What do Enterprise Rent-a-Car, KeyBank, and the Cleveland Clinic have in common?
They all make customer (patient) satisfaction a top priority.
They accomplish this in industry-specific ways, but together their emphasis on service as a passion shares common themes:
1. Buy-in for a service culture comes straight from the top, and permeates the entire organization.
2. Copious resources are delegated to building a service culture, starting with hiring.
3. Employees are “hired for fit.” If a prospective employee doesn’t radiate service, they are re-directed.
4. Employees are brought into a culture that leads to their growth, values their opinions, and develops their leadership potential.
Andy Taylor, CEO of Enterprise Holdings, inherited the business from his father Jack, and has built it into a mega-brand. Enterprise currently manages the largest fleet of cars and is the single largest purchaser of vehicles in the United States.
He attributes the company’s growth and his own success to the service principles he inherited from his father. Managers at Enterprise are not promoted unless the get “top box” scores on customer service questionnaires (i.e. a 5 on 5-scale), even if they run their branch at a financial profit.
Enterprise trains its employees to “go after loose balls” as a matter of principle. When a customer comes in at lunch, for example, clerks will jump up to help and literally compete for the chance to serve the customer. At the recent Summit on Patient Experience at the Cleveland Clinic, Taylor told of one branch manager who alerted 9-1-1 when a customer fainted in the parking lot, and rode along with the ambulance to the hospital until the patient was stabilized and the family arrived.
That type of service excellence is de rigeur at Enterprise, according to Mr. Taylor.
In a time of tremendous uncertainty and lessening of public opinion in the banking industry, KeyBank has reaffirmed its promise to deliver top-level customer service.
KeyBank is the fourteenth largest commercial bank in the U.S. Beth Mooney, Vice-Chair at KeyCorp, explained that though polling data shows a loss of trust in the banking sector, poll respondents still implicitly trust individual bank tellers.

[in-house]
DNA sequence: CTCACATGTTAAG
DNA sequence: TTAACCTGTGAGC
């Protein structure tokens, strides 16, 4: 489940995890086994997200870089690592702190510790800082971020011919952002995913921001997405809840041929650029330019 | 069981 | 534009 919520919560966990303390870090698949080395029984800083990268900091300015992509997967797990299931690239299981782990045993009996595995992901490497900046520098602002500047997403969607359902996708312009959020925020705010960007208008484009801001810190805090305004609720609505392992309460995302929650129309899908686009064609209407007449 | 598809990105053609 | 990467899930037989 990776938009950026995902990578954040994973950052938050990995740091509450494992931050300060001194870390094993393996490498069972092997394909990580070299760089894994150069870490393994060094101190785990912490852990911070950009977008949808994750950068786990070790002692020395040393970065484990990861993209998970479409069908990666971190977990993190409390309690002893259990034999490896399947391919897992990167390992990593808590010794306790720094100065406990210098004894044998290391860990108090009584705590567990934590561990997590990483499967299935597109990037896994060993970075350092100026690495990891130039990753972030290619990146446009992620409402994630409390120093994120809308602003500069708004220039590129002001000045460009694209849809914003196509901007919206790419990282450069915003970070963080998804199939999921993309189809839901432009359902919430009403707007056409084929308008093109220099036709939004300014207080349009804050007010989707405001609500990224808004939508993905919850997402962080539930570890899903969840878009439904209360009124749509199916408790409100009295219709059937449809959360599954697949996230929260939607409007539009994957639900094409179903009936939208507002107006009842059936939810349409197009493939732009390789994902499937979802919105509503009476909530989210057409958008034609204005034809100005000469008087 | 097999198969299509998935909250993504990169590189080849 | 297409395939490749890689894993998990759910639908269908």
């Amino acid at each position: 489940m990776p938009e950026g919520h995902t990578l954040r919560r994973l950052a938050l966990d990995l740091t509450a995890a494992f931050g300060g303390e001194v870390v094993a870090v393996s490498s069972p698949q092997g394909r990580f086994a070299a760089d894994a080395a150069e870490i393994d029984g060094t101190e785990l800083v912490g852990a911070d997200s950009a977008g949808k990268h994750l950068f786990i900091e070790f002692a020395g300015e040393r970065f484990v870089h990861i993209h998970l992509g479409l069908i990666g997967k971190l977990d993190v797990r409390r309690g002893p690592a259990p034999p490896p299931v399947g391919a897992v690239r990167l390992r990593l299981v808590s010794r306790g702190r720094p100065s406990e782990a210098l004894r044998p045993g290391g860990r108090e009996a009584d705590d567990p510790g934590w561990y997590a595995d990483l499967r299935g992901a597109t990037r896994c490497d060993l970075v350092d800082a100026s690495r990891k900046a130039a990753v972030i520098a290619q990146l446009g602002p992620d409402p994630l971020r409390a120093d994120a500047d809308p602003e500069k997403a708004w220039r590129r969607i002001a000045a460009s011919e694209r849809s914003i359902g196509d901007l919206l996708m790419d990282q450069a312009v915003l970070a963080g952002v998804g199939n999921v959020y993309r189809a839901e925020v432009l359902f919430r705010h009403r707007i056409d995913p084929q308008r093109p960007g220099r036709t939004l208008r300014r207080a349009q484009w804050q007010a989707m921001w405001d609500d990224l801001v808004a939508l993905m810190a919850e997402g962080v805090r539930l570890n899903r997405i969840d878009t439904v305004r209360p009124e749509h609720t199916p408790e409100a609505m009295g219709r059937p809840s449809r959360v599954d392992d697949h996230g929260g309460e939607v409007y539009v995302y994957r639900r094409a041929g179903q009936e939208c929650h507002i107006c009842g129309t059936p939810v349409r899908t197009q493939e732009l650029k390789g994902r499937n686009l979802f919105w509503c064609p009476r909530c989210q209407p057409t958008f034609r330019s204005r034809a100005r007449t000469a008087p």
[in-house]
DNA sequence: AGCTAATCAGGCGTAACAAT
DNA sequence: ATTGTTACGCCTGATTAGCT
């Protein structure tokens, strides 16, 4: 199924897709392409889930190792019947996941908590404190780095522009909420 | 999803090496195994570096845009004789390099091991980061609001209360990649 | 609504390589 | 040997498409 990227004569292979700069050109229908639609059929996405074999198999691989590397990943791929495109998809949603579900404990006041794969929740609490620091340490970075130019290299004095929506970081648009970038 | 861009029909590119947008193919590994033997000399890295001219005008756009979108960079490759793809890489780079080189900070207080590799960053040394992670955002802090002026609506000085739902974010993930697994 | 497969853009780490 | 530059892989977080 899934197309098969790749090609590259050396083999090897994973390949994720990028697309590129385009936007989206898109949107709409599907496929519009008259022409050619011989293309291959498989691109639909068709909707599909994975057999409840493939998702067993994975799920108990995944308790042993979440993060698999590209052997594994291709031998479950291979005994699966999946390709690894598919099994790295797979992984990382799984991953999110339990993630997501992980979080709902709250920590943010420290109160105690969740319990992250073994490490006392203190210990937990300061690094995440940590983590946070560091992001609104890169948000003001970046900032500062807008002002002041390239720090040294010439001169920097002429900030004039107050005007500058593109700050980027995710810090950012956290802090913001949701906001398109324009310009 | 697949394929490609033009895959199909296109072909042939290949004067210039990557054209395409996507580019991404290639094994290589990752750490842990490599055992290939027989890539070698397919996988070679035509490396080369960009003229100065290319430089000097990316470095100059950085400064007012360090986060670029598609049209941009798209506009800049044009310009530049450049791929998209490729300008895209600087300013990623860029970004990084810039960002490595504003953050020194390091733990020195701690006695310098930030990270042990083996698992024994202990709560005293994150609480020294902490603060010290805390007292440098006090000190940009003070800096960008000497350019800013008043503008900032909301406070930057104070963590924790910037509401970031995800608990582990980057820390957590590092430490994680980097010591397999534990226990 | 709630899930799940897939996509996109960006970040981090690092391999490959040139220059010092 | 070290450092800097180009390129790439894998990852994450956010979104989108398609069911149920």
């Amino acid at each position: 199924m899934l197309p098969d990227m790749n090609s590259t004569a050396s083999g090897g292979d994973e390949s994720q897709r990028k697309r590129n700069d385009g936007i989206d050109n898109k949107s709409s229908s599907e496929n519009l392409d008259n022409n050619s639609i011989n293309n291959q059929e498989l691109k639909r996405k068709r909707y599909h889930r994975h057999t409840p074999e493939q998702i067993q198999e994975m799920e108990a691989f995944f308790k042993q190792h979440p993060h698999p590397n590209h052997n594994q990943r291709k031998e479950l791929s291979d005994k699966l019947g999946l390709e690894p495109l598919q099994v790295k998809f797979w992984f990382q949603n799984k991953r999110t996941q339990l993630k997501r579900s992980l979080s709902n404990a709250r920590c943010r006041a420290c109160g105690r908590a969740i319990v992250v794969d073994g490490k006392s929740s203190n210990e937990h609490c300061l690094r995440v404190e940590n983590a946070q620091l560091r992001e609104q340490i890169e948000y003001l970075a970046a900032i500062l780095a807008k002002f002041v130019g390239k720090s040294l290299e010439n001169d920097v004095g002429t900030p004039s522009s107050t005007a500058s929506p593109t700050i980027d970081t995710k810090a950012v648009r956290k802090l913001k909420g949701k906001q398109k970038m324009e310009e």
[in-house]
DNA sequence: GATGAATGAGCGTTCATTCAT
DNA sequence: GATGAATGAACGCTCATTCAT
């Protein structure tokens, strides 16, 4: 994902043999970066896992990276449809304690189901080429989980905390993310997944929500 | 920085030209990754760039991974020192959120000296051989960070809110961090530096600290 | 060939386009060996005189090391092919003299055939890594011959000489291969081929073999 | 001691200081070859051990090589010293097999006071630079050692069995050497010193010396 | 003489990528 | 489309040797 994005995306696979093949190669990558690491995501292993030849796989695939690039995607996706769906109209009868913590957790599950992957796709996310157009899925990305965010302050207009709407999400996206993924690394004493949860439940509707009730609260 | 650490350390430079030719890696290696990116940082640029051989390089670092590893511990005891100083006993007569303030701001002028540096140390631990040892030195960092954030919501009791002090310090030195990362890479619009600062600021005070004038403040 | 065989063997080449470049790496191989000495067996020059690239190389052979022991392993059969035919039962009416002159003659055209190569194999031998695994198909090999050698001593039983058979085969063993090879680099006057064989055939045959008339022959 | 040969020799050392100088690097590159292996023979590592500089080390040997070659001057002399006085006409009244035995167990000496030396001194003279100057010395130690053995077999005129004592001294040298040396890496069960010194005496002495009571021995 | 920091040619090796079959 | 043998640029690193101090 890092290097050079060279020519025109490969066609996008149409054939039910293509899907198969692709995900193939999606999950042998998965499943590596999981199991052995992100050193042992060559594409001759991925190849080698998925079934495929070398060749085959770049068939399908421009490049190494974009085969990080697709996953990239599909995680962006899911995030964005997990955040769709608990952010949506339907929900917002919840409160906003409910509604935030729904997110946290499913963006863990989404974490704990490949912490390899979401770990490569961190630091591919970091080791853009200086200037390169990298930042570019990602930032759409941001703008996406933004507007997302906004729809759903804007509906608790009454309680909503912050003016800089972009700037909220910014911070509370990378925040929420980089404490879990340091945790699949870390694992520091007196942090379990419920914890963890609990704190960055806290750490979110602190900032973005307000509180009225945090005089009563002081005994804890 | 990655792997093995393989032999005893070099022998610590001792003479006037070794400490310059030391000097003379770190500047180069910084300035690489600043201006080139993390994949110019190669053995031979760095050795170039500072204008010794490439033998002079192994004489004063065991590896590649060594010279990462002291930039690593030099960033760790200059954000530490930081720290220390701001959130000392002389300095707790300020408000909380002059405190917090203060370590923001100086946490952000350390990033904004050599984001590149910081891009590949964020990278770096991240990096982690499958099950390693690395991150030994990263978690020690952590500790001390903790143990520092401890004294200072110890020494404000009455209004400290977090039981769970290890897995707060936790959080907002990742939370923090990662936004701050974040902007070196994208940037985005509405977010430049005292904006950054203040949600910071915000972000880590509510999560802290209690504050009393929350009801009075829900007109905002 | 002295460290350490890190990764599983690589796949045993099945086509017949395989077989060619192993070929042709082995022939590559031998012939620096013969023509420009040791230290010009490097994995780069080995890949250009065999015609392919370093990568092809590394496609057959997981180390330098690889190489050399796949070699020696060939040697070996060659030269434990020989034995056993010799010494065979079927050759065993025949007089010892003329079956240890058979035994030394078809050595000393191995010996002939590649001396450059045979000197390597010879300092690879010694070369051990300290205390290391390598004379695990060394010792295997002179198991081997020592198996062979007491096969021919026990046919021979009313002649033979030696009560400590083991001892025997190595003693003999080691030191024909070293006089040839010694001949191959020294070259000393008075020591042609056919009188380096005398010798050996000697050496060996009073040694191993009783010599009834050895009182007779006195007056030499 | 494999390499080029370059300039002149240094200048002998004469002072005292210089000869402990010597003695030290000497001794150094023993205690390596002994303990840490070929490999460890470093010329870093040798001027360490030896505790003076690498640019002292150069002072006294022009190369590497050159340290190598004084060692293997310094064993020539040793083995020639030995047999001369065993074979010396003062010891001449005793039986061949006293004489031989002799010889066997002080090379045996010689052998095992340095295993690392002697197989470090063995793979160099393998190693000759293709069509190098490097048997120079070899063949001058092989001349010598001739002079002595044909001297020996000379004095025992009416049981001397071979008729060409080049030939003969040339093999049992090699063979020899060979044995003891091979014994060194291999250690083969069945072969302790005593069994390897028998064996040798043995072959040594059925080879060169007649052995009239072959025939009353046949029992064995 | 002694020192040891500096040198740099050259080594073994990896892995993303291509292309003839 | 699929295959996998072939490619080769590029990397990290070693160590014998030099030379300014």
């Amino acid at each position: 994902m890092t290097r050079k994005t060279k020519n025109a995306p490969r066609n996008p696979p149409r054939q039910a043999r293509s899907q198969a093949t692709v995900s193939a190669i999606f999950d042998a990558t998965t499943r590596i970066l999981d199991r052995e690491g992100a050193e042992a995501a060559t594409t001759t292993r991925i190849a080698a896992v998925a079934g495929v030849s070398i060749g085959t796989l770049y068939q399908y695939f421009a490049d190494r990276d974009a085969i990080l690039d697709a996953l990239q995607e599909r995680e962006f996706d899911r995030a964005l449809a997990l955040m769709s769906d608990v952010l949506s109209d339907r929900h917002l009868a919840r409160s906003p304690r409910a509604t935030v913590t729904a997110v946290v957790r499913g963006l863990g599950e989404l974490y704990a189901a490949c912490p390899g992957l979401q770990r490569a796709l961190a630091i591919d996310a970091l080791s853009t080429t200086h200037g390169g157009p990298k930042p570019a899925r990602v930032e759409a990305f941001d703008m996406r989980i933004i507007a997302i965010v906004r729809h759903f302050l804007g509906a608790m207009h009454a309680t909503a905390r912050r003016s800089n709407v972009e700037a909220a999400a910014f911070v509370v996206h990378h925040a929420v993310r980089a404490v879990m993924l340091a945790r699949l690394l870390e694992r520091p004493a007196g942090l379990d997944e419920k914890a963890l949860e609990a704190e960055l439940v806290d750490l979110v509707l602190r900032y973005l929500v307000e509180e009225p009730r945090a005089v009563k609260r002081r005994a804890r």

Mooney attributes this to the fact that KeyBank carefully screens employees for their customer friendliness proclivities. New hires are trained on sophisticated simulators that teach front-end employees how to handle just about any situation.
It’s not a coincidence that as a director on the Cleveland Clinic’s board, Ms. Mooney chairs the Patient Experience Committee, lending her insights from the business world to the world of health care.
In addition to careful hiring and a culture of service, these companies also make a concerted effort to recognize employees, both internally and externally. This creates a virtuous cycle of employees tooting each other’s horns to broadcast their service excellence to leadership and beyond.
Ms. Mooney related the story of a branch employee who helped an elderly couple with their finances for years. When the husband eventually died, the employee made sure to call the widow on Christmas morning, her first without her spouse.
When Ms. Mooney related this story to conference attendees, you could’ve heard a pin drop in the auditorium, after the collective audible gasps.
John Schumann is an internal medicine physician at the University of Chicago who blogs at GlassHospital.
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